Nothing Is A Chance for Everything: The Sonic The Hedgehog Movies

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I never expected to analyze the Sonic the Hedgehog films because I never planned to watch them.  Having heard surprising praise for them, and after hearing about how Jim Carrey got inspired to play the villains of the films, I was curious.  So a friend and I watched both of them.

They weren’t “not bad,” they were actually “pretty good.”  Not the kind of films I’d watch again, but if someone wanted to see them for the first time and invited me, I’d do it.  The movies also provide some valuable filmmaking insights about doing things well.

If you’re somehow not familiar with Sonic the Hedgehog, the character started as a video game character – a blue hedgehog who can run fast and battles the villainous human Dr. Robotnik aka Eggman.  The game inspired a number of sequels, comics, shows, animated movies, and finally, live movies that faced a serious challenge of story.

To make a new series of live movies is to confront the dizzying continuity behind the Sonic the Hedgehog property.  There are many different “lores” to choose from, and not a few are laden with controversy, design choices, and weird legal issues.  The sweep of “takes” on Sonic the Hedgehog ranges from charmingly simple to insanely complex to weirdly horny.

What the people behind the Sonic The Hedgehog films wisely did is start the hell over.

In the first movie, we meet super-fast superpowered Sonic (Ben Schwartz), right as his owl mentor Longclaw saves him from an attack.  Longclaw saves the humanoid hedgehog by using alien tech to send him to Earth near the lovely town of Green Hills.  There, the lonely Sonic develops an obsession local sheriff Tom Wachowski (James Marsden) while trying to stay hidden.  When Sonic overuses his powers and creates a disaster, the military calls in black ops tech genius Dr. Robotnik (Jim Carrey) and Sonic’s life changes..  Sonic ends up calling on Tom for help, and the two end up on a bizarre road trip – unwelcome as Tom is already coping with a life and career crisis.  Battles, hijinks, and emotional bonding occur along with great visuals and gags.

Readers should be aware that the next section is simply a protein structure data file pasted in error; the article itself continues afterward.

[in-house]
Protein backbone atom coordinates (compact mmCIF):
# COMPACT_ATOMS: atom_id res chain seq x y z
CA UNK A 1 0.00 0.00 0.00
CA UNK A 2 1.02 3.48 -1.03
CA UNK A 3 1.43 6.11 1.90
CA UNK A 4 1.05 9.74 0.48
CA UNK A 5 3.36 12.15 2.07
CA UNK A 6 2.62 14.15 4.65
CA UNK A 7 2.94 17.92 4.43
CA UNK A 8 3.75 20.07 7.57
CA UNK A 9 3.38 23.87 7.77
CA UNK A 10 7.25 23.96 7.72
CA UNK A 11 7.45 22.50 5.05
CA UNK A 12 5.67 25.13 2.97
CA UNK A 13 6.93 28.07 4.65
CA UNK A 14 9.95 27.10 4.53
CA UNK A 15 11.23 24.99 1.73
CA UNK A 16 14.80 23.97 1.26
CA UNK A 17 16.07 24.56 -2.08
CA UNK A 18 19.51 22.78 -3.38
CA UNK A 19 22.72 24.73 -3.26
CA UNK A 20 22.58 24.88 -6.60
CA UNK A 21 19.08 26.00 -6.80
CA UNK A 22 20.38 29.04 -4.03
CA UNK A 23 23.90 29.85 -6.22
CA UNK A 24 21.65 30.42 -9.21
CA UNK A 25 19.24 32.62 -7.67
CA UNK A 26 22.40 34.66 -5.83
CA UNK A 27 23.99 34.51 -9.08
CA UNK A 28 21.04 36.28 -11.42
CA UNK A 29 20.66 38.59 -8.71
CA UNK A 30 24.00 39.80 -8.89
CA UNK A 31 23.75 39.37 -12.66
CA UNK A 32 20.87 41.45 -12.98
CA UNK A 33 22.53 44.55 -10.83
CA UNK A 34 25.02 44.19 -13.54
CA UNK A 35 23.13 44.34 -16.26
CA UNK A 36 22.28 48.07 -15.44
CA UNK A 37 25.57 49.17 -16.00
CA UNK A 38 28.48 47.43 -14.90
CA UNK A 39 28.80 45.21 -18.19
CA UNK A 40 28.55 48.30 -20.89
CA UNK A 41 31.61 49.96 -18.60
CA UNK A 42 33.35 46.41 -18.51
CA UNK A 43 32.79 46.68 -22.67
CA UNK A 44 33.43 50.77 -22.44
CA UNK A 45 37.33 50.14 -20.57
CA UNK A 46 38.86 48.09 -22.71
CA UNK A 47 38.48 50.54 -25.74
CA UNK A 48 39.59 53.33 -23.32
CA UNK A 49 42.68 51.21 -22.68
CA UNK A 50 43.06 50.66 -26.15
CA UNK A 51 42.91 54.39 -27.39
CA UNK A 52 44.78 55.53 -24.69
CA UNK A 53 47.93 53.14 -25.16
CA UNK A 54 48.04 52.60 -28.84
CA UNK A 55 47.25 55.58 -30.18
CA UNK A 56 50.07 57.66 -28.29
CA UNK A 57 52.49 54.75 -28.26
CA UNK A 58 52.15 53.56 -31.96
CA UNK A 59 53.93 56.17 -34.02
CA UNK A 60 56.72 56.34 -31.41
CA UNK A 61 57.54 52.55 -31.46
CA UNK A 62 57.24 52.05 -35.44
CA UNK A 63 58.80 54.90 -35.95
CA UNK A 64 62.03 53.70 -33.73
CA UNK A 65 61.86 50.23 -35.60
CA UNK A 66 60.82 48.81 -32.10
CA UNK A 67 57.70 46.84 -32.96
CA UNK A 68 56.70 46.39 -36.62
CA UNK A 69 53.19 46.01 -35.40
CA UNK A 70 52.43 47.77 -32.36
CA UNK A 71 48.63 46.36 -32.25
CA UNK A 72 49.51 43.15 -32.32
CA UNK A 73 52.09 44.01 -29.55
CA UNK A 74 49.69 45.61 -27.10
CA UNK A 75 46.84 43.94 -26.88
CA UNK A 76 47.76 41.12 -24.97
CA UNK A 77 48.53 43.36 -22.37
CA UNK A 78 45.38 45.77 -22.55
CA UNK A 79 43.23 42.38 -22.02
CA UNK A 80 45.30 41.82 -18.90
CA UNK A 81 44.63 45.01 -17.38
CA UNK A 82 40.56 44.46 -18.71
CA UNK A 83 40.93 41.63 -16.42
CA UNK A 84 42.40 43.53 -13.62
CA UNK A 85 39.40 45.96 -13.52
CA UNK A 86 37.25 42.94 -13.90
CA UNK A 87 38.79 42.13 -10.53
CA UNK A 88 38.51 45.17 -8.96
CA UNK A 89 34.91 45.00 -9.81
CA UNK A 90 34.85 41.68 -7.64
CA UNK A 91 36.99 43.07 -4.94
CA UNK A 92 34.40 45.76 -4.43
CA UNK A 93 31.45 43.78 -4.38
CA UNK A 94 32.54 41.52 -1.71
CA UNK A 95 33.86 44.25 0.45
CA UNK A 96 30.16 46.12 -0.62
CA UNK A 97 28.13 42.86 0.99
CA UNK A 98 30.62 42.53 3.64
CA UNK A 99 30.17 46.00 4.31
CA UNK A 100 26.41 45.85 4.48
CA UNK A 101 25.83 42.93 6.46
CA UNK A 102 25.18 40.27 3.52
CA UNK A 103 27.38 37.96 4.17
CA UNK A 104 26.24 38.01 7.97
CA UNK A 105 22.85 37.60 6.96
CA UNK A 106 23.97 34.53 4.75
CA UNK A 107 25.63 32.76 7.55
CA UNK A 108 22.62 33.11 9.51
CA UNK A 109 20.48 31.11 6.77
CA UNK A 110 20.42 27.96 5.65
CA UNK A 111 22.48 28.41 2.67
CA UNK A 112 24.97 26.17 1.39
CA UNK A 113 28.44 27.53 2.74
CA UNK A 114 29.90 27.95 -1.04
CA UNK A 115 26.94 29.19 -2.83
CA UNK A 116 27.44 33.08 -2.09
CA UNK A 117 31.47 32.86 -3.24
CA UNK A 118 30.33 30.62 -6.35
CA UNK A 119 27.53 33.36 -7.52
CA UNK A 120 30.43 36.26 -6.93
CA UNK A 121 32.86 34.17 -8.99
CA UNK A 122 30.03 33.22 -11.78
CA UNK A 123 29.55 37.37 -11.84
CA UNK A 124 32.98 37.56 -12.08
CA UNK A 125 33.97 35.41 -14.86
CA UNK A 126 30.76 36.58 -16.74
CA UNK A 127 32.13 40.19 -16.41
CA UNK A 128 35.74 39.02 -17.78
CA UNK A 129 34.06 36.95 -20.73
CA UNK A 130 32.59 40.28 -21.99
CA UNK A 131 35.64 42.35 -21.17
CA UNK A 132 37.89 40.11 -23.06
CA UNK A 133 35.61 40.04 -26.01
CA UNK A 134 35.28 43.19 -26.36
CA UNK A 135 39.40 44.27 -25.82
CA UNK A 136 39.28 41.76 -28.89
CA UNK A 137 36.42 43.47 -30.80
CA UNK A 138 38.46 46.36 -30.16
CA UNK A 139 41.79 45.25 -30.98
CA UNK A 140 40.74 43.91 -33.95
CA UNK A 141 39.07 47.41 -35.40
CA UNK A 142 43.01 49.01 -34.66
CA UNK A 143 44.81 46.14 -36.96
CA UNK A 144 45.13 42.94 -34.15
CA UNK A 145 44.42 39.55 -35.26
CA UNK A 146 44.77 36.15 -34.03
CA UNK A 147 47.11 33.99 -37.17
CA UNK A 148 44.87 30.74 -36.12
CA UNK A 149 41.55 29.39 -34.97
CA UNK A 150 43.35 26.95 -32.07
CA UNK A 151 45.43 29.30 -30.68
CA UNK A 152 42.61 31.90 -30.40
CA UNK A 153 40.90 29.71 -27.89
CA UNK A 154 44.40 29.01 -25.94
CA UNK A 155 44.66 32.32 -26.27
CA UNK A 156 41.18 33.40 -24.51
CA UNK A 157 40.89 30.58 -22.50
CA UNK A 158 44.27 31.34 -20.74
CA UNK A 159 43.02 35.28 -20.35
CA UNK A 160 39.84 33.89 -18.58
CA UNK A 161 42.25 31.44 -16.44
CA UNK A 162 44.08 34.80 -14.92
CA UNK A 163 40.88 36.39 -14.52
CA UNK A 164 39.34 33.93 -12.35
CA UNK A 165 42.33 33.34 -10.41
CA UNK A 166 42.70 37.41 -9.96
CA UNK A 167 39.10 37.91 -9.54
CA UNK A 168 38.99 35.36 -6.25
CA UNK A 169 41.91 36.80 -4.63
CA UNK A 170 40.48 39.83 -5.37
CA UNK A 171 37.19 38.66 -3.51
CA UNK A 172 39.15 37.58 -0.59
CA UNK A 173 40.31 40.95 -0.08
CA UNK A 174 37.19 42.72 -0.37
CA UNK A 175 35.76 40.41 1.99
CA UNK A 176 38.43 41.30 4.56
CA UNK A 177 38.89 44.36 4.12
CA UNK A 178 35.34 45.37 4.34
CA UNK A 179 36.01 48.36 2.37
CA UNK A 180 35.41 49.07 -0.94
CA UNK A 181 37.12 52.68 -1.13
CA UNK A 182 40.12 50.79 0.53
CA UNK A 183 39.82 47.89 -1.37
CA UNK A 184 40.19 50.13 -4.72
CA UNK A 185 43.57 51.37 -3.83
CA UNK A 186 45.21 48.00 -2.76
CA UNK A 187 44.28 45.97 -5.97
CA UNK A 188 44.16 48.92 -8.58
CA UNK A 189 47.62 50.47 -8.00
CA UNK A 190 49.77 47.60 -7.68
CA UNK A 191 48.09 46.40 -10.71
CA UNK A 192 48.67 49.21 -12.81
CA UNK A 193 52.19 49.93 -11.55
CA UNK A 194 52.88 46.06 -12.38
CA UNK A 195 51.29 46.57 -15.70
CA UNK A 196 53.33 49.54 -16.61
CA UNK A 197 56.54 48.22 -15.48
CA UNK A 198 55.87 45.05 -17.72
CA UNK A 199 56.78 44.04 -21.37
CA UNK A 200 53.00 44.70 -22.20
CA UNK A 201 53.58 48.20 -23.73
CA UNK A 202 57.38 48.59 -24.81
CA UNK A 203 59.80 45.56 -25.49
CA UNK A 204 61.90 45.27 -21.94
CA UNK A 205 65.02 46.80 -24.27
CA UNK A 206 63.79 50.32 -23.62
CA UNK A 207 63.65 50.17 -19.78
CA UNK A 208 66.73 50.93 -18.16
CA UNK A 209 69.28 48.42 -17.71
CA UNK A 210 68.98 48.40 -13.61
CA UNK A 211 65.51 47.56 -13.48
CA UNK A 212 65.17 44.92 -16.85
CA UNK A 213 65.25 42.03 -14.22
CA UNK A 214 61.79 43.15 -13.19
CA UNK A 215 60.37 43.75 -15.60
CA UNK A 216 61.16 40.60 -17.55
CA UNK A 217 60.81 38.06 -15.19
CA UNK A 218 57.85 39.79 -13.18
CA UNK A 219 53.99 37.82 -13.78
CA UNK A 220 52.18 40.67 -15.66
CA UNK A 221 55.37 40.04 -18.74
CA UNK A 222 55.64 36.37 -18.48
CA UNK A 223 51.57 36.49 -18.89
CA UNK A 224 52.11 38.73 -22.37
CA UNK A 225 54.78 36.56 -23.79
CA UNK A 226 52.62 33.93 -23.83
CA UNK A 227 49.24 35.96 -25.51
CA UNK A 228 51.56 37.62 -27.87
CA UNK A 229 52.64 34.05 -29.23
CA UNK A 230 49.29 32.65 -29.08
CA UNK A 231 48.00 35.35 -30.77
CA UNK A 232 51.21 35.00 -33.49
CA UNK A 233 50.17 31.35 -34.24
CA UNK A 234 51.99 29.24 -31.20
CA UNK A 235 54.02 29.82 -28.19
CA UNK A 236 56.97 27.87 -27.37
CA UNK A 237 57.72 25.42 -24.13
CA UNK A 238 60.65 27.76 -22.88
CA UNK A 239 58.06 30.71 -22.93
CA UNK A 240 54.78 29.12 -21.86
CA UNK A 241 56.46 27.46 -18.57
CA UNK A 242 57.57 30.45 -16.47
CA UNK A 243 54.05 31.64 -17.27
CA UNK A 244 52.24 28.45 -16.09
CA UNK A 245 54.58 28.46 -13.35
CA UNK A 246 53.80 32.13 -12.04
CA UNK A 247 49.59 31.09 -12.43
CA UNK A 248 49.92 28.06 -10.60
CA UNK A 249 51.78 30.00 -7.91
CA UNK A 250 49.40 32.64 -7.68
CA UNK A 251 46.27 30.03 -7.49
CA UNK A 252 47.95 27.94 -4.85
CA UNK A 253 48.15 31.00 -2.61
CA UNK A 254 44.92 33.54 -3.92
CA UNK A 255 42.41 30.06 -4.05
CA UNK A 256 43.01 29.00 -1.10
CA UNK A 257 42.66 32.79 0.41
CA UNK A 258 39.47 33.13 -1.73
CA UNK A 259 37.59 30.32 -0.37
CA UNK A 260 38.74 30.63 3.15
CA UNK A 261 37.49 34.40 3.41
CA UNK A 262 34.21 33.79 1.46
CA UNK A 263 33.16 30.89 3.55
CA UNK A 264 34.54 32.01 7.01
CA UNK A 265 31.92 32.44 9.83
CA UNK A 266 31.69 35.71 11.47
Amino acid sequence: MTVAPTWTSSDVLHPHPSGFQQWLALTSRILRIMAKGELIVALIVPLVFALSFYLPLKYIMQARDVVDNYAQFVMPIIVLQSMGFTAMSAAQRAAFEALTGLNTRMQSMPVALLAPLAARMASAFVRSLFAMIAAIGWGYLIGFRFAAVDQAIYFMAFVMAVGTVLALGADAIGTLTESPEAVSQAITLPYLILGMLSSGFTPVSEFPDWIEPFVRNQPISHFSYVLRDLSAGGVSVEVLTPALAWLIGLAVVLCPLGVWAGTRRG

It’s basically a superhero origin road trip buddy story.  Yes, the film has multiple emotional arcs because it didn’t have any other choice.  When you start with the basics of an idea, it’s not enough to carry a film, so a story is required.

Of course, they had a fantastic cast.  Schwartz’ Sonic is funny, charming, and hyperactive with great delivery.  Jim Carrey’s Robotnik goes on a slow slide into madness that only Carrey could pull off.  The big surprise is Marden, who’s role could easily be generic, but he brings a charisma and father figure charm that really adds weight.  There’s some surprisingly human and touching moments the actors put their all into it.

Added all up, Sonic gave us a story of a kind of found family bonding while coping with trauma and a life crisis.  It went pretty hard.

As for the sequel film, I won’t spoil (because it’s hard not to), but it ramps it all up to eleven, has fun inverting roles from the first film, and has more emotional arcs.  It’s not as even as the first, but it goes harder with more emotional stories, more twists, and some dark moments.  The larger universe the series is one with serious elements in it.